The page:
Android and openness is something we talk about all the time, but the recent developments in the industry point towards inherent flaws with this very premise. Be it from bloggers, political institutions or corporations, Android is seemingly not open enough. The “War on Openness” is ironically becoming an open war, where many players are increasing their stakes and scope to try and land a bigger hold - or at the very least, restrict Google’s - on what is the world’s...
ASUS Working On Fixes For Transformer Prime ICS Lockups and BT/WiFi Fallout Issues
A week ago we reported on those official support threads maintained by ASUS Technical Marketing Manager Gary Key, through which ASUS hoped to gain additional insight into some of the issues that owners of the Transformer Prime were experiencing. The fixes that were promised are now being worked on, and are expected to arrive in early February.
For the random system lockups (forum thread) that some experienced after updating the tablet to Android 4.0 Ice Cream Sandwich, ASUS is working on “two different solutions”. Should you be “comfortable with flashing a new ROM image” and willing “to take the time to complete each process”, however, you can go ahead and try to one of those solutions right now:
One option to try is to revert back to the last Honeycomb image through the manual update process, set the unit power mode to balanced performance and screen brightness manually to 50%, and then manually update to the latest ICS build using these instructions – http://service.asus.com/TF201_fwupdate. You will need a fully charged battery and have the system plugged into AC power. This worked on a couple of returned units but not on all units.
Same goes for the BT/WiFi fallout issue (forum thread), which would lead to the Bluetooth signal degrading when streaming media via WiFi, except that there’s no manual workaround available in case you don’t want to wait for the official fix sometime next month.
Still not completely solved, though, is the “serial number not found” issue (forum thread). There is an experimental fix available that may or may not work; in the latter case, you should contact ASUS with further information, following the instructions in the linked forum thread.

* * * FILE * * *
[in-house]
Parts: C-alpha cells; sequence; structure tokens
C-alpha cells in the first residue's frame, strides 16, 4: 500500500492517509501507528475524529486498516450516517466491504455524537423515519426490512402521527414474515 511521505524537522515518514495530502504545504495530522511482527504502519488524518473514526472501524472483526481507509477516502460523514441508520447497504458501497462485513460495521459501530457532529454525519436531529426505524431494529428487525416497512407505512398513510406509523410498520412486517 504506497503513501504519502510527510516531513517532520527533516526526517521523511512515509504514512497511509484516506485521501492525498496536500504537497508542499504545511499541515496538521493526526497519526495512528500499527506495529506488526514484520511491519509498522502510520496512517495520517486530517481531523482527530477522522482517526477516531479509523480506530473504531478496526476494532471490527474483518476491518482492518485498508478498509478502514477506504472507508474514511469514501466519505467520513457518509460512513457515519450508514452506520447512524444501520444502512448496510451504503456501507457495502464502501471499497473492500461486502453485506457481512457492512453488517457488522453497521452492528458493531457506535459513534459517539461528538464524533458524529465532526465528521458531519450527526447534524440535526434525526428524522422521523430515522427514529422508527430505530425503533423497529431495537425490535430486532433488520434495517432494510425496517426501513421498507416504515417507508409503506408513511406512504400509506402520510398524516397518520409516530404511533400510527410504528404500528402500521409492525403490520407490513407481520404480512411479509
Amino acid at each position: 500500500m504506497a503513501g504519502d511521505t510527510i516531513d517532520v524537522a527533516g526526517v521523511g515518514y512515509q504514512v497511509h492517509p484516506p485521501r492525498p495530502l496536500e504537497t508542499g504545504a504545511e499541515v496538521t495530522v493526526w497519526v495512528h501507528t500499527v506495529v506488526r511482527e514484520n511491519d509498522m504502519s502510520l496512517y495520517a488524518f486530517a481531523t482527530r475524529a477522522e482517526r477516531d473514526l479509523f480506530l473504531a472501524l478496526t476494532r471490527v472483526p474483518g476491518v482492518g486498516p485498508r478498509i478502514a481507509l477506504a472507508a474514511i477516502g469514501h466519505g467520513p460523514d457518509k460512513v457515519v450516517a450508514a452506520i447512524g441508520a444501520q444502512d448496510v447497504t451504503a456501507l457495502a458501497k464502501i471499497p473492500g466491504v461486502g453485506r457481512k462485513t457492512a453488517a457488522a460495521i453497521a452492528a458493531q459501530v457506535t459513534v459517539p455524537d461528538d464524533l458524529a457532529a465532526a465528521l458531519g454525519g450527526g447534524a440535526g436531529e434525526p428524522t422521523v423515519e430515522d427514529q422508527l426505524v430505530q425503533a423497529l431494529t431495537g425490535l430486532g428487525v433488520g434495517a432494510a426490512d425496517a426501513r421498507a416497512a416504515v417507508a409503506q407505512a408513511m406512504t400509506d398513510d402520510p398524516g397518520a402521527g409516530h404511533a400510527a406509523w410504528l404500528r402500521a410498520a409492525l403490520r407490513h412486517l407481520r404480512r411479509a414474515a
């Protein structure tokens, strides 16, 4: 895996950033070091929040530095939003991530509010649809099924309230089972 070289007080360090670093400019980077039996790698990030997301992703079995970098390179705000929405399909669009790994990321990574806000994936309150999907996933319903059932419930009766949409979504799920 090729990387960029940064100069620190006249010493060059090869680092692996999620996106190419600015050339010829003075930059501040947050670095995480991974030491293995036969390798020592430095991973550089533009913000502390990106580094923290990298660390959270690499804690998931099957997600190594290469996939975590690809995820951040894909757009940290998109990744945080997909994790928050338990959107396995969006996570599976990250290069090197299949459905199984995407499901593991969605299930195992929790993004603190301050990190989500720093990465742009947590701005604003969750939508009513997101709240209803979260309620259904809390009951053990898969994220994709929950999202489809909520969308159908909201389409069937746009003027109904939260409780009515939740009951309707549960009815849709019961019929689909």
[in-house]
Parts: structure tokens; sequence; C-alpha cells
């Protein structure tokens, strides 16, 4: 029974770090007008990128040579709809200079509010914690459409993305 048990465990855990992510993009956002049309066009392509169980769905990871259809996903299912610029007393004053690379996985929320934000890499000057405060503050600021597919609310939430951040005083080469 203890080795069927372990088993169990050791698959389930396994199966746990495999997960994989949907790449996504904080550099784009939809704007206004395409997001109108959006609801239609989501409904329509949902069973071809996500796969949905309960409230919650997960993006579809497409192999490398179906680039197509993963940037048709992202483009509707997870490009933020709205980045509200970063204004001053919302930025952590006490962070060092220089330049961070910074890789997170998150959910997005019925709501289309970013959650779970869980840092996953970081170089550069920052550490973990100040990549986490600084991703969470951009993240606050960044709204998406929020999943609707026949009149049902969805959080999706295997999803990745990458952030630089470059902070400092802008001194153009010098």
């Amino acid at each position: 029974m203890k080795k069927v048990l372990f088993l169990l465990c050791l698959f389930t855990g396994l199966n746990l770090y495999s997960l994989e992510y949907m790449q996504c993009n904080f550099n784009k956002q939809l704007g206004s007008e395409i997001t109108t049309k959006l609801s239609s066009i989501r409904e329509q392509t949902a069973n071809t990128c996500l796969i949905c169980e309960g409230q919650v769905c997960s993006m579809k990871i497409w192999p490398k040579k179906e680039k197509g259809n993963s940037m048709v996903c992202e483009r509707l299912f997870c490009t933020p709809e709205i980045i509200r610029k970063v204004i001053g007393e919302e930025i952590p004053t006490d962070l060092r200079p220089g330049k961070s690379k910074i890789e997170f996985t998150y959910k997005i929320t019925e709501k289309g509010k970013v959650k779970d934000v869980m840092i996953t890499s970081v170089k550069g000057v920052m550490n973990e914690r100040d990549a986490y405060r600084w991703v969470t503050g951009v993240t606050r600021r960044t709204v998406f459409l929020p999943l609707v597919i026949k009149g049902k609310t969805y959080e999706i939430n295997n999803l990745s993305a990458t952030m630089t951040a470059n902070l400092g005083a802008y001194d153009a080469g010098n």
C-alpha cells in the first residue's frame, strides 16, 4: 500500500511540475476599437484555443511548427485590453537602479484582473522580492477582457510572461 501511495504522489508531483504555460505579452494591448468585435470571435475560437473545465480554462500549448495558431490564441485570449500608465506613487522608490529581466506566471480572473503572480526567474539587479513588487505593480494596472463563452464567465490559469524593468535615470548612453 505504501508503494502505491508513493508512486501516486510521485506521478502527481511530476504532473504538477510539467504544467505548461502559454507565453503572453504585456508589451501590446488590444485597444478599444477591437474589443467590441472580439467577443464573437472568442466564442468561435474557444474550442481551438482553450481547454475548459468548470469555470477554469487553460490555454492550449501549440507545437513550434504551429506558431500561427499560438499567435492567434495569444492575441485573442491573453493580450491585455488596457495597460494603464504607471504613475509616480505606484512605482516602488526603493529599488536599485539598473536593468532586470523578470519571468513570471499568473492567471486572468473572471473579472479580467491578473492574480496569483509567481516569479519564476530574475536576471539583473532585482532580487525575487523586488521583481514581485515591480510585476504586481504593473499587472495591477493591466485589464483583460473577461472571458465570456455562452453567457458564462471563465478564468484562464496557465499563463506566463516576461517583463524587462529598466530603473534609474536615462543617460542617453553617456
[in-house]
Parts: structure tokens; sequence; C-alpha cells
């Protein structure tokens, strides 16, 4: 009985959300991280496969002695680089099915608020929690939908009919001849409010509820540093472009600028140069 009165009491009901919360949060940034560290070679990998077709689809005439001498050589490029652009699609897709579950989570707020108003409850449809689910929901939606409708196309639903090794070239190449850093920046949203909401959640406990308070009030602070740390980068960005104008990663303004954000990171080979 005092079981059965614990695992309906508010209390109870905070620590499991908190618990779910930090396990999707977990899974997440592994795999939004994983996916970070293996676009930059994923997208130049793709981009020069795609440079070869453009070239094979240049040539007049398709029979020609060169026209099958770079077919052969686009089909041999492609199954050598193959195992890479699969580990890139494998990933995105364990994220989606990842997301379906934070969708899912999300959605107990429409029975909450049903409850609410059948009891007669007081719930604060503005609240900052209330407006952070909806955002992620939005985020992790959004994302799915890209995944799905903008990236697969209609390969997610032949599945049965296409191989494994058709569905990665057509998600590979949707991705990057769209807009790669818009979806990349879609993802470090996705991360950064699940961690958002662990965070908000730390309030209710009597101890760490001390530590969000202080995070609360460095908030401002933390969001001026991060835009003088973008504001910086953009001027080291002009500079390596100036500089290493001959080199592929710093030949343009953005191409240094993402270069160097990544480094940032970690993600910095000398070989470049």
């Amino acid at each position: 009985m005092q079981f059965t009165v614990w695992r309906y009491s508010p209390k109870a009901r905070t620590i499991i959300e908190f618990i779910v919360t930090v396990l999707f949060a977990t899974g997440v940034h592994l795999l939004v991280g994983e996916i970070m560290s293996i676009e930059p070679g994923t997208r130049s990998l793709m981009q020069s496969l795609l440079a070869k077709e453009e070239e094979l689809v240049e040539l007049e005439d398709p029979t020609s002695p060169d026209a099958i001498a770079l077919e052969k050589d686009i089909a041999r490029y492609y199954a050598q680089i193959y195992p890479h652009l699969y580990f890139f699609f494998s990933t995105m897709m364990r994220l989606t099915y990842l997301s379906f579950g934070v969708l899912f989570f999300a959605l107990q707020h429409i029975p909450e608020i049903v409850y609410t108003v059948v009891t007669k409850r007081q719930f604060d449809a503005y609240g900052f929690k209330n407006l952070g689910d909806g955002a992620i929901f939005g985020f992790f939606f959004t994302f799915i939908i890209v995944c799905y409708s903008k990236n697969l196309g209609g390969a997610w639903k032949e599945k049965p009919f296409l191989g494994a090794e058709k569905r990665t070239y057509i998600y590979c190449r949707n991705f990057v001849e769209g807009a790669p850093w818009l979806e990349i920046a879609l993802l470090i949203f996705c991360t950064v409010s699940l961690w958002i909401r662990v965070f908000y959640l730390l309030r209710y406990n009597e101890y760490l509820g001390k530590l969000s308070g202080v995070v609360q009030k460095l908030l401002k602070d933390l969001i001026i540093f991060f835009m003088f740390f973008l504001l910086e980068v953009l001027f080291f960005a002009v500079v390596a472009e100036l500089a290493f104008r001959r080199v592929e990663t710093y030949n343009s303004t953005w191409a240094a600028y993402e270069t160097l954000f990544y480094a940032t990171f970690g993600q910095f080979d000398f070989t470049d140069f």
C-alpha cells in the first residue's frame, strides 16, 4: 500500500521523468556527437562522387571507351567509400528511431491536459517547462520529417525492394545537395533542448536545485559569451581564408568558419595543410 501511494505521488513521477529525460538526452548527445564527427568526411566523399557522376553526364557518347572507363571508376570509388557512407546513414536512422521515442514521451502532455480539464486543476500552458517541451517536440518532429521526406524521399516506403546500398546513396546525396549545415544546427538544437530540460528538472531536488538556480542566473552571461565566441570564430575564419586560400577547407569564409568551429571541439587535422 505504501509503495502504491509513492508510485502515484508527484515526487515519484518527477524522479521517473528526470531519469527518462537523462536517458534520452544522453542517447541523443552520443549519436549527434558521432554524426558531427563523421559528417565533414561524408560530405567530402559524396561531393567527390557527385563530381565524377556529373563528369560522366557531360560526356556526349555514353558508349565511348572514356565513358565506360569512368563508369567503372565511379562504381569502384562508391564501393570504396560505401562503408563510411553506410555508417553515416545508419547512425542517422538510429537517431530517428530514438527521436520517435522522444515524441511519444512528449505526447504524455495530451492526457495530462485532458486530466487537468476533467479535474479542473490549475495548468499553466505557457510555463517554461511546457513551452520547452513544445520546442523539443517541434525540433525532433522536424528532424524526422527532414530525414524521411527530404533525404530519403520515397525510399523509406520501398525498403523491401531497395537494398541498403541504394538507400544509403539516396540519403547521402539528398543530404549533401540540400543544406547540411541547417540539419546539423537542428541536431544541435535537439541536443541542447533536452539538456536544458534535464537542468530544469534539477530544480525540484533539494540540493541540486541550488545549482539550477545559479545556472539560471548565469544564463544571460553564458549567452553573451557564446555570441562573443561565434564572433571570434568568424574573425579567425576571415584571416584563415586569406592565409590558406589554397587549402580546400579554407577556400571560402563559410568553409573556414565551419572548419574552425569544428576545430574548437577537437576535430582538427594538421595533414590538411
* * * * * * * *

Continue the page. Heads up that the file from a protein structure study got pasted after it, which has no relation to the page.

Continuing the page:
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Smartphone cameras have advanced so tremendously over the past few years that they have almost completely replaced point and shoot digital cameras for the most of us. Furthermore, since our smartphones are always with us, the majority of us end up taking tons of photos throughout the lifespan of our devices. But what happens to all the old photos you take? Do you store them on an external hard-drive or keep them backed up to an online cloud service like Flickr? Let us know what your favorite way of storing old photos is and why.
Before the release of Android 5.0 Lollipop, the Holo Design guidelines served as the official reference for Android design, right from IceCream Sandwich to KitKat. However, updates to the guidelines were few and far between, leading to a lack of synchronization between Android design and current UI/UX trends. Google seems to have learned from their mistake the last time around, and earlier this week, a significant update was released for the Material Design guidelines, marking the second revision in less...